Separating Art From the Artist


Reuben Shupe, PaperClip Staff/Writer

Can art truly be separated from the artist? 

Many great artists are terrible people, so is it still ok to call them great artists?  Many examples of this come to mind but the one that made me write about this in the first place was James Franco. 

Franco, a writer, director, and actor, is an incredible artist. He has an impressive resume, fromFreaks and Geeks”, “Pineapple Express” to “Spring Breakers” and “Palo Alto”.

 He can balance the more comedic performances with the more serious ones, something not every actor can do. 

Franco also writes, like the aforementioned “Palo Alto”, for which he wrote the book of the same name on which the movie is based. And, he can direct, like in “The Disaster Artist”, which he also wrote for and starred in. Undeniably that is talent.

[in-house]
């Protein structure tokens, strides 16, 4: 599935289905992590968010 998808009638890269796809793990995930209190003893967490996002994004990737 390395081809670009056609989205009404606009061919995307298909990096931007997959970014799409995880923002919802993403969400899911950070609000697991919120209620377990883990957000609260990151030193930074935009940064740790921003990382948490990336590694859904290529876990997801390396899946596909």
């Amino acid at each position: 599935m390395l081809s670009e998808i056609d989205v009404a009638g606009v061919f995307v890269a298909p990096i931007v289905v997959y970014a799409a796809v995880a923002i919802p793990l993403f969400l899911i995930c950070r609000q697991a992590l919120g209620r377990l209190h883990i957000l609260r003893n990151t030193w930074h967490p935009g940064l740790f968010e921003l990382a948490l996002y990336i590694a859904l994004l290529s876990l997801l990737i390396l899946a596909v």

Yet is it still acceptable to enjoy those works, which are objectively good, even if the man behind them isn’t?

 For those that aren’t aware, Franco, along with his impressive resume, also has some serious allegations against him under his belt. Five different women all accused Franco of sexual misconduct. 

So is it still acceptable for someone to read “Palo Alto” and enjoy it?  Can someone separate the art from the artist?

Well this is nearly impossible, as separating art from the artist is incredibly fake. Anyone who uses that as an excuse to enjoy something made by a morally abhorrent person is lying to themselves and trying to self justify.

 Nobody other than James Franco could have created “Palo Alto” as the artist, no matter the case, or the artwork, as he is inherently part of the DNA of the art. 

The artist is interwoven with the fabric of the art; it’s an extension of that person. So no, separating art from the artist isn’t possible because it’s impossible to ignore. 

The much more interesting, and complex question still remains: is it still acceptable to enjoy it? 

Photo Credits: